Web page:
FIG. 9 is yet another activewear embodiment 900 of the present invention. This embodiment provides for a CAPRIS BOOT CUT style with a waistband pocket. Two vertical pocket openings 914 are provided for access to the pocket. One of the pocket openings 914 has an unfinished edge and the other opening has a finished edge 909. Any number of finished or unfinished edge openings 914 can be used. The waistband 904 in this configuration is about 1.5 inches wide/high, while the openings 914 are about 0.75-1.5 inches wide/high.

FIG. 10. is a schematic diagram of a CAPRIS STRAIGHT LEG style pant 1000 embodiment of the invention showing a waistband pocket with a left-side horizontal opening. The waistband 1004 with left side 1-inch horizontal 1016 pocket slit is disposed within a 3-inch waistband 1004. FIG. 11. is a schematic diagram of a FORM FITTING SHORT 1100 embodiment of the invention showing a waistband 1104 with a waistband pocket having a left-side horizontal opening 1116. This pant comprises a 2-inch waistband with a 1-inch slit. FIG. 12. is a schematic diagram of a LOOSE SHORT 1200 style garment with a waistband pocket having a left-side horizontal opening 1216. As shown in FIG. 12, a 3-inch waistband 1204 comprises a 1-inch horizontal 1216 pocket slit. Although the various embodiments illustrated in this specification provide for a wide range of alternatives for the activewear inventive embodiments, other configurations and styles are also possible, such as for example, any garment having a waistband, including additionally shirts, skirts, and skorts.

One of the many potential advantages of the present invention, only some of which are discussed in this specification, includes that the present invention provides a comfortable and secure way to carry items while exercising or moving from place to place (i.e., on the go), which does not restrict the user's range of motion. Another advantage of the present invention is to provide security of personal items from loss or theft while exercising by being able to contain the items on the person. Yet another advantage of the present invention includes easy access to the items in the concealed pocket within the activewear.

The present invention has been described with reference to particular embodiments having various features. It will be apparent to those skilled in the art that various modifications and variations can be made in the practice of the present invention without departing from the scope or spirit of the invention. One skilled in the art will recognize that these features may be used singularly or in any combination based on the requirements and specifications of a given application or design. Other embodiments of the invention will be apparent to those skilled in the art from consideration of the specification and practice of the invention in particular by combining the specified features of one embodiment with one or more features of another embodiment. It is intended that the specification and examples be considered as exemplary in nature and that variations that do not depart from the essence of the invention are intended to be within the scope of the invention.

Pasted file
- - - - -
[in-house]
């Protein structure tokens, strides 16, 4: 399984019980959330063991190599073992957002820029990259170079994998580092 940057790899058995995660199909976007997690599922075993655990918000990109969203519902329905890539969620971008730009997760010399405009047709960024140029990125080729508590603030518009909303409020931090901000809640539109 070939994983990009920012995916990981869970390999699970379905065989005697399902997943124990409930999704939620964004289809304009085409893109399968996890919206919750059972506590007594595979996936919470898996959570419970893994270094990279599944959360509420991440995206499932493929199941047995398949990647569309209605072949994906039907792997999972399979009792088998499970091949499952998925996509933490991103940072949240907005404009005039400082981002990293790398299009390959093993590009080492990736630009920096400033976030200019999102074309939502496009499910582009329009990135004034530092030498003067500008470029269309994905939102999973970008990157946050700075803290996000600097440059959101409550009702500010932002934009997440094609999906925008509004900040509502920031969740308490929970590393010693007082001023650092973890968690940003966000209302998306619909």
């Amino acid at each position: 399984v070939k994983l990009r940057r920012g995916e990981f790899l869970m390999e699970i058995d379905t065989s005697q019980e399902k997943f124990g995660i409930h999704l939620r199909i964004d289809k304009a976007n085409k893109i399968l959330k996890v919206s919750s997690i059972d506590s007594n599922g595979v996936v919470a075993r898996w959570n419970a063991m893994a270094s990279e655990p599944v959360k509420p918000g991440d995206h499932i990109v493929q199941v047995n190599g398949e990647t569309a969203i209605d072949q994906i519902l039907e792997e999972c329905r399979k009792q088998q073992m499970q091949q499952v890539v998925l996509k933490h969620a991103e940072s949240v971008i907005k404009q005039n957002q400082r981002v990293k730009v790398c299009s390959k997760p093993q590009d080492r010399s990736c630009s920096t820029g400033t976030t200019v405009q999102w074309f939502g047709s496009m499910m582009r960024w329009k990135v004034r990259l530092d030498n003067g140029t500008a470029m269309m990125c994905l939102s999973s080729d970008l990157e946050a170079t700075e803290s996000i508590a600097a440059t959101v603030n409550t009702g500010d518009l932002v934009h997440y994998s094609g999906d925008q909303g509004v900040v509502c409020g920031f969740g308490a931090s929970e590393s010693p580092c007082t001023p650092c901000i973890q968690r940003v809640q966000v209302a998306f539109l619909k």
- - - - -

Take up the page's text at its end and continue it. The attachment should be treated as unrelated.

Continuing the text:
Therefore, the present invention is well adapted to attain the ends and advantages mentioned as well as those that are inherent therein. The particular embodiments disclosed above are illustrative only, as the present invention may be modified and practiced in different but equivalent manners apparent to those skilled in the art having the benefit of the teachings herein. Furthermore, no limitations are intended to the details of construction or design herein shown. It is therefore evident that the particular illustrative embodiments disclosed above may be altered or modified and all such variations are considered within the scope and spirit of the present invention. While embodiments are described in terms of “comprising,” “containing,” or “including” various components or steps, the embodiments can also “consist essentially of” or “consist of” the various components and steps. All numbers and ranges disclosed above may vary by some amount. Whenever a numerical range with a lower limit and an upper limit is disclosed, any number and any included range falling within the range is specifically disclosed. In particular, every range of values (of the form, “from about a to about b,” or “from approximately a to b,” or “from approximately a-b”) disclosed herein is to be understood to set forth every number and range encompassed within the broader range of values. Also, the terms in the claims have their plain, ordinary meaning unless otherwise explicitly defined. Moreover, the indefinite articles “a” or “an,” as used in the claims, are defined herein to mean one, at least one, or more than one of the element that it introduces.